Los Angeles based band The High Tatras, named after the Slovakian alpine mountain range, took the stage next. “All Love” one of their recent singles had a slightly different vibe to it as did most of their set, almost playing alternate reality versions of the songs. Though still retaining some of the Lee Hazlewood style of songwriting and singing, the set had a lot of synth in the mix giving each track more of an 80’s psych vibe than Spacemen 3 guitar and tremolo. It was my first time seeing the band with their new drummer, and I liked the directions this group is going in. I thought of them as San Francisco band that is just based out of Los Angeles, completely unpretentious, and just focusing on playing the songs as best as they could amidst all the psychedelic lights and drugs. At one point with the visuals taking hold of the light show in the background, I imagined the band playing on the rings of Saturn. I still have to find out what song they were playing at that point, and it was the highlight of the set for me. I was thinking that I hope this band is appreciated as much in Los Angeles, as they are here amongst friends in San Francisco. I also enjoy all their music videos and aesthetics that they bring with their various flyers and album art.
Star Decay closed out the event, playing their first show. Composed of members of Coywolf, Spiral Electric, and The Green Door, this band was having a great time playing their set and sharing their music on stage for the first time. The reaction from the audience was very warm. This three piece had a very full sound. Big riffs and huge, HUGE choruses in their songs reminded me of 90’s songs I grew up listening to on the radio. Nobody can accuse this band of not writing very unique songs with very distinct melodies. You could tell when the big chorus was coming up, and they would use big dynamic shifts to get the crowd going. The 90’s vibe songwriting was very well received by the audience, and everybody got what the band was going for. They are destined to play big stadiums with this sound raining down heavy riffs.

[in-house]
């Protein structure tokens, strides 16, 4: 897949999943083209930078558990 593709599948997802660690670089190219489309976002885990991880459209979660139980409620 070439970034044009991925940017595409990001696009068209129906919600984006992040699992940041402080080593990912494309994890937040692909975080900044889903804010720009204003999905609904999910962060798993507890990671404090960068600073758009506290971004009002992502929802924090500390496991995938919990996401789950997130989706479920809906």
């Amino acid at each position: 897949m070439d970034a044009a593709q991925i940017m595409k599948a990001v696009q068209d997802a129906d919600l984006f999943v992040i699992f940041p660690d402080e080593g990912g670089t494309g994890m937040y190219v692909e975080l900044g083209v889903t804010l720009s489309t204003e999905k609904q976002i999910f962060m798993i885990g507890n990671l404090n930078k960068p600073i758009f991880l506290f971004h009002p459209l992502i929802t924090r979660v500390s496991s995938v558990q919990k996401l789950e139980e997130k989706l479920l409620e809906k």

There was a huge element of fun to this band balancing out the previous sets of the evening with art vibe of High Tatras, the raw energy of Green Door, and the mystical low key vibe of the California Raga Association. At one point I looked over to some people in the crowd during the Star Decay set, and their jaws were just dropped getting lost in the bands kinetic fun energy. I could hear many people verbally saying to each other that they were absolutely digging this set in between songs. Each song pulled them in more with some fantastic guitar tones and production, not just the songwriting on its own. They had a cool 3D printed logo of band on stage with a 5 pointed Star, with an inverted star in the middle. This was very unique, and it attracted people close to the stage for them to check out. This was great act to close the evening.
DJ Yoyodelico took over the sound system moving forward with an all vinyl DJ set. Selections of International psychedelic music got people dancing, and I personally loved hearing “Try a little sunshine” by the Factory, one of my favorite 60’s psych songs. Members of California raga Association played hand drums over some of the tracks towards the end of the evening adding a cool vibe on the dance floor, but not overpowering the DJ set. The event was very well attended over all, and I’ve not seen the Milk bar so packed. There were some real interesting people there, and so much going on, I didn’t have a chance to meet everyone. The event was highly documented as well with many photographers and videographers, which is essential in this modern age to document and show online to help promote future events. Only when people see what they are missing, do they come out to the next event. Hopefully there will be more shows like this in the future moving forward in San Francisco. They can’t happen all the time like this, but when they do, they hit hard. Events like this are a happening that you just had to be there. Words and images only just try to capture the magic of certain events, and this was one of them.
By Matt Robeson Martin